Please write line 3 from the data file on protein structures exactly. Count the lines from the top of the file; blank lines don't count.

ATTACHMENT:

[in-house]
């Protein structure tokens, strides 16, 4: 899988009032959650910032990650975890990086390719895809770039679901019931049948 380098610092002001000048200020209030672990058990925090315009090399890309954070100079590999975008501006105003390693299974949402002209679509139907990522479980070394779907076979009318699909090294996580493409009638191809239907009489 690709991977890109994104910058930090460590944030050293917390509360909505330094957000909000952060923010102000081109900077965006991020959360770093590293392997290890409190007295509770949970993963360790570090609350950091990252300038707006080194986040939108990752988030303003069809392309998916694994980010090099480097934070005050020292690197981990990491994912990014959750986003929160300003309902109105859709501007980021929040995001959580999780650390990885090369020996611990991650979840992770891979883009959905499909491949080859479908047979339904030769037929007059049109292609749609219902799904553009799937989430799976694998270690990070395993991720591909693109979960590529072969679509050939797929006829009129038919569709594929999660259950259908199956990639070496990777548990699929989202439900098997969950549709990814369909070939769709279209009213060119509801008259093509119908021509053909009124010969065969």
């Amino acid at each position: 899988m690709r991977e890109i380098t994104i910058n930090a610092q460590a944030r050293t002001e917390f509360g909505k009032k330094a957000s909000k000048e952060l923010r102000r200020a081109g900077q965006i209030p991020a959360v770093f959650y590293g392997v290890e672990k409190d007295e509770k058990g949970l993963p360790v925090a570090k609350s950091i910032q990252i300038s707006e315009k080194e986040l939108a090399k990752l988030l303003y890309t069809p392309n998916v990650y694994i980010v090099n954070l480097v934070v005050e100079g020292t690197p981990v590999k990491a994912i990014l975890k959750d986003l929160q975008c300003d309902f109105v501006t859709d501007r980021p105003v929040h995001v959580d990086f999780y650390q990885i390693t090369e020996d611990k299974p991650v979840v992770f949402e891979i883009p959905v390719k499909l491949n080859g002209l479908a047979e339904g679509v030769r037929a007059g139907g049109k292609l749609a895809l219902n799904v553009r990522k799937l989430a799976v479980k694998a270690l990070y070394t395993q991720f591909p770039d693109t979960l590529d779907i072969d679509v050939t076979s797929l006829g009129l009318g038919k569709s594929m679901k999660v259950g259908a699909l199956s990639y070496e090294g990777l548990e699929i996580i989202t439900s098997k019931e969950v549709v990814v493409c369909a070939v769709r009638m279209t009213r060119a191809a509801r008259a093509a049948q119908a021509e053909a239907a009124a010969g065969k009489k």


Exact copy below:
């Amino acid at each position: 899988m690709r991977e890109i380098t994104i910058n930090a610092q460590a944030r050293t002001e917390f509360g909505k009032k330094a957000s909000k000048e952060l923010r102000r200020a081109g900077q965006i209030p991020a959360v770093f959650y590293g392997v290890e672990k409190d007295e509770k058990g949970l993963p360790v925090a570090k609350s950091i910032q990252i300038s707006e315009k080194e986040l939108a090399k990752l988030l303003y890309t069809p392309n998916v990650y694994i980010v090099n954070l480097v934070v005050e100079g020292t690197p981990v590999k990491a994912i990014l975890k959750d986003l929160q975008c300003d309902f109105v501006t859709d501007r980021p105003v929040h995001v959580d990086f999780y650390q990885i390693t090369e020996d611990k299974p991650v979840v992770f949402e891979i883009p959905v390719k499909l491949n080859g002209l479908a047979e339904g679509v030769r037929a007059g139907g049109k292609l749609a895809l219902n799904v553009r990522k799937l989430a799976v479980k694998a270690l990070y070394t395993q991720f591909p770039d693109t979960l590529d779907i072969d679509v050939t076979s797929l006829g009129l009318g038919k569709s594929m679901k999660v259950g259908a699909l199956s990639y070496e090294g990777l548990e699929i996580i989202t439900s098997k019931e969950v549709v990814v493409c369909a070939v769709r009638m279209t009213r060119a191809a509801r008259a093509a049948q119908a021509e053909a239907a009124a010969g065969k009489k």